Three movies in three days

In  the past week, I saw three movies. One with my wife and two with friends. Here are my thoughts, minus any spoilers:

Bridesmaids: Extremely funny movie. My only issue with the film is one I often have with films like this:

Am I really expected to believe that the best looking, smartest and funniest woman in the film can’t find a decent guy to date?

I have the same problem with the television comedy 30 Rock. Tina Fey’s character, Liz Lemon, is supposed to be unattractive, but Tina Fey is actually the best looking woman in the cast. So every joke or sight gag made to further exploit Liz Lemon’s supposed unattractiveness falls flat for me.

I don’t buy it.

If you want your female characters to be unattractive, and you want the audience to believe that  they are having difficulty finding good men, stop choosing beautiful, funny, smart women to play the parts.

I actually had a couple other issues with the film, but as we were walking from the theater to the car, my wife said, “I don’t want to hear what you thought was wrong with that movie. Don’t ruin it for me.”

I’ve been known to do this from time to time, so I’ll abide by her request and remain silent.

The Hangover II: I saw the first Hangover at the drive-in with my wife while my infant daughter was sleeping in the backseat, so perhaps this influenced my opinion of the movie, but I thought the first film was funny but not as incredibly funny as so many others thought.

By contrast, I saw The Hangover II with three friends, two of whom were drunk, at a midnight showing and thought the movie was absolutely hilarious.

It was clear that a story line involving the bride’s brother was cut out during the editing process, which left a gaping hole in the center of the film, but it was still funny as hell and more than made up for the dangling story line.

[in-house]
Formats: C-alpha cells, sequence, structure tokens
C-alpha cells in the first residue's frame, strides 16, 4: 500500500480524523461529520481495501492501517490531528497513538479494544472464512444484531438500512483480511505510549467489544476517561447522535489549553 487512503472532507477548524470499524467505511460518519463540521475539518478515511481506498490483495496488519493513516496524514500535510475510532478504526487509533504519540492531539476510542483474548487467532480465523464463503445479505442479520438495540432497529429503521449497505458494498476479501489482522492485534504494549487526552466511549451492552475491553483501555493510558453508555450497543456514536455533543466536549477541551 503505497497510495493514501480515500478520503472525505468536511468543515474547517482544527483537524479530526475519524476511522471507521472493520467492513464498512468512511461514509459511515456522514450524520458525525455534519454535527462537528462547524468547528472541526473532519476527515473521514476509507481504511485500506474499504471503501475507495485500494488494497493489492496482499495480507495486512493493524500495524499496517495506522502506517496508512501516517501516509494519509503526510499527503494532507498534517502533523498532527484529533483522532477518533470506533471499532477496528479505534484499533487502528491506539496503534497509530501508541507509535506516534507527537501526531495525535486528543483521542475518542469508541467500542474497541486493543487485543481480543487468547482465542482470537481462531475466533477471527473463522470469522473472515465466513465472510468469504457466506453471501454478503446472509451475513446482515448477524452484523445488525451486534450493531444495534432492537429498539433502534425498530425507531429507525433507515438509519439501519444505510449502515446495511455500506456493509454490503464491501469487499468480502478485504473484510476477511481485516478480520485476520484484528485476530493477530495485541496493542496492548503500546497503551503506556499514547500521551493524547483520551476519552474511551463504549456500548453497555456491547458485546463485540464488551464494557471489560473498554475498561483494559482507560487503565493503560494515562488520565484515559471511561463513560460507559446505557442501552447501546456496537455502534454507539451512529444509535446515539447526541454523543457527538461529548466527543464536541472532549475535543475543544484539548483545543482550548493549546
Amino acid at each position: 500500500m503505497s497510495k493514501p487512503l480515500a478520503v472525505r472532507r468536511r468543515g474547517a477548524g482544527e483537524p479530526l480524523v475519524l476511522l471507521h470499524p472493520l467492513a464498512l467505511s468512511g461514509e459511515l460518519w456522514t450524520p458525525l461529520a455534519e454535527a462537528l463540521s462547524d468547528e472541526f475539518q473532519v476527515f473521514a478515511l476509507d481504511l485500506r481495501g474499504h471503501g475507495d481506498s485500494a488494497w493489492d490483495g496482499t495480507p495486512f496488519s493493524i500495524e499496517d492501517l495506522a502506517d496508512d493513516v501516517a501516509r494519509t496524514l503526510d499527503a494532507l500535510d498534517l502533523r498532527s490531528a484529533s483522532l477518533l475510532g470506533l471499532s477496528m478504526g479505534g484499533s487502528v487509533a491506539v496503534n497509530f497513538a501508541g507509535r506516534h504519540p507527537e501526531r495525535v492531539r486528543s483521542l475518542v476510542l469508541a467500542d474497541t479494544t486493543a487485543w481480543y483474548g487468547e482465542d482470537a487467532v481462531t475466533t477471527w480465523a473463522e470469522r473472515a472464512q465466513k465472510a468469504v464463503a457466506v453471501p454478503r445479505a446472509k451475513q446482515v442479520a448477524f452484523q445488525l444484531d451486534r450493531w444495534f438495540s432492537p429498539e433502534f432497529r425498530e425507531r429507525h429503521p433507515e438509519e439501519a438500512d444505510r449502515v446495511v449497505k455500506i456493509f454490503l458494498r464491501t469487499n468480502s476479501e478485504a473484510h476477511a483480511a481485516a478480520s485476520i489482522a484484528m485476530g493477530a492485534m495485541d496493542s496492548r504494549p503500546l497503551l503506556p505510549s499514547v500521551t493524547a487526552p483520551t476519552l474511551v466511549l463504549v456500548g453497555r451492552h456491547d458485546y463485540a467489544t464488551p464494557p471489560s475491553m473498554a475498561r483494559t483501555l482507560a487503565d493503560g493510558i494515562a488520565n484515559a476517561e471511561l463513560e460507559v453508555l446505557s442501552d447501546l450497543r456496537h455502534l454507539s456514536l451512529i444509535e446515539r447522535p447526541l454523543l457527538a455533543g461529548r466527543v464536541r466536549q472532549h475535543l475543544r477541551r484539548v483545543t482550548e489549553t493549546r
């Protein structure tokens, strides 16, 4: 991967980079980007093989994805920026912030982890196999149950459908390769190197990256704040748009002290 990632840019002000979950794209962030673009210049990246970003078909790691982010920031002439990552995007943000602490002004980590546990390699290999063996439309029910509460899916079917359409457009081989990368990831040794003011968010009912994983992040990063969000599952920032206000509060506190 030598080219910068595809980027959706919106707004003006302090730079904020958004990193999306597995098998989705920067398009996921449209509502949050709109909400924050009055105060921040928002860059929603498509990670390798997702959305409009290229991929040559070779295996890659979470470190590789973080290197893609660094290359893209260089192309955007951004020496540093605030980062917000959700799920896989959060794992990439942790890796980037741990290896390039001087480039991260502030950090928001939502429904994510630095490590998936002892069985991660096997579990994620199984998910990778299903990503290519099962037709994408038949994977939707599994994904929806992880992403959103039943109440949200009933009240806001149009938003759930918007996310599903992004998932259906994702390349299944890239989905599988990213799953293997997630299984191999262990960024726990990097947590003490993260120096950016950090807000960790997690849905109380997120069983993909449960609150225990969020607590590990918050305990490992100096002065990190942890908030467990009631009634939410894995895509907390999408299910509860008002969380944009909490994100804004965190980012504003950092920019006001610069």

X Men: First Class: I saw the first two X-Men films and thought that were good. I have never been a comic book guy, but I thought the movies were entertaining enough.

Not entertaining enough, mind you, to see the third and fourth installments of the franchise. But good enough to not hate myself for seeing them.

X-Men: First Class was also good, but it read more like a documentary than an actual film. Seeking to fill in the back story of more than a half a dozen characters, there was no central character in the film, and so there was no one to whom audiences could attach their loyalties. As a result, scenes were especially short throughout the movie and there was little depth to any specific story line.

I also thought there were elements of the film, including a bad guy’s submarine, that reminded me more of something from an Austin Powers film. The story is set in the 1960’s, so this makes sense on one level, but I thought it was overdone and slightly outrageous. This works in a comedy like Austin Powers but less so in a serious superhero movie about the Cuban missile crisis.

It was weird.